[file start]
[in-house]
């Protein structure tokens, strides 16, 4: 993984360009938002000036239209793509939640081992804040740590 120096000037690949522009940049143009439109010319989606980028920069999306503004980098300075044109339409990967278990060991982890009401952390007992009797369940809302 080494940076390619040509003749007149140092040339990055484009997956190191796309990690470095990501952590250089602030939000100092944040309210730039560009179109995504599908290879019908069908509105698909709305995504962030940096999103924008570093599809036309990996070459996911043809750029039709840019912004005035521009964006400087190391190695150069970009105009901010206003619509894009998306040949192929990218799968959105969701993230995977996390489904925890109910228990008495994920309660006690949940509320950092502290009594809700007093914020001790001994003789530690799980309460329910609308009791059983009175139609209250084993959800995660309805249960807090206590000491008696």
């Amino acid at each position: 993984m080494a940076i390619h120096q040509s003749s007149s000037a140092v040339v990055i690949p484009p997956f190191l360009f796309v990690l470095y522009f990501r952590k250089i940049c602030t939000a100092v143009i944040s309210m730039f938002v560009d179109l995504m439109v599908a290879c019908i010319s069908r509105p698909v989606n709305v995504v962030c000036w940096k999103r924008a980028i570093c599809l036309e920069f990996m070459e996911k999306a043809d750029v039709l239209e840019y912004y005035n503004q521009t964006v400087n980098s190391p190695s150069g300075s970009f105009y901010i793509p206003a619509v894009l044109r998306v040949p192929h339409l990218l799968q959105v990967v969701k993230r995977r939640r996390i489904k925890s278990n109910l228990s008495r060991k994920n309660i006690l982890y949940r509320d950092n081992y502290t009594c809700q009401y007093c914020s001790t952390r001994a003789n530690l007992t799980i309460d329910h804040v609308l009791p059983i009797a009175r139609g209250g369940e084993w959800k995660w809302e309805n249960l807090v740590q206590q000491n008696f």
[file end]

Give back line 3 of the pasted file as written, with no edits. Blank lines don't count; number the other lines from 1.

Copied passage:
């Amino acid at each position: 993984m080494a940076i390619h120096q040509s003749s007149s000037a140092v040339v990055i690949p484009p997956f190191l360009f796309v990690l470095y522009f990501r952590k250089i940049c602030t939000a100092v143009i944040s309210m730039f938002v560009d179109l995504m439109v599908a290879c019908i010319s069908r509105p698909v989606n709305v995504v962030c000036w940096k999103r924008a980028i570093c599809l036309e920069f990996m070459e996911k999306a043809d750029v039709l239209e840019y912004y005035n503004q521009t964006v400087n980098s190391p190695s150069g300075s970009f105009y901010i793509p206003a619509v894009l044109r998306v040949p192929h339409l990218l799968q959105v990967v969701k993230r995977r939640r996390i489904k925890s278990n109910l228990s008495r060991k994920n309660i006690l982890y949940r509320d950092n081992y502290t009594c809700q009401y007093c914020s001790t952390r001994a003789n530690l007992t799980i309460d329910h804040v609308l009791p059983i009797a009175r139609g209250g369940e084993w959800k995660w809302e309805n249960l807090v740590q206590q000491n008696f």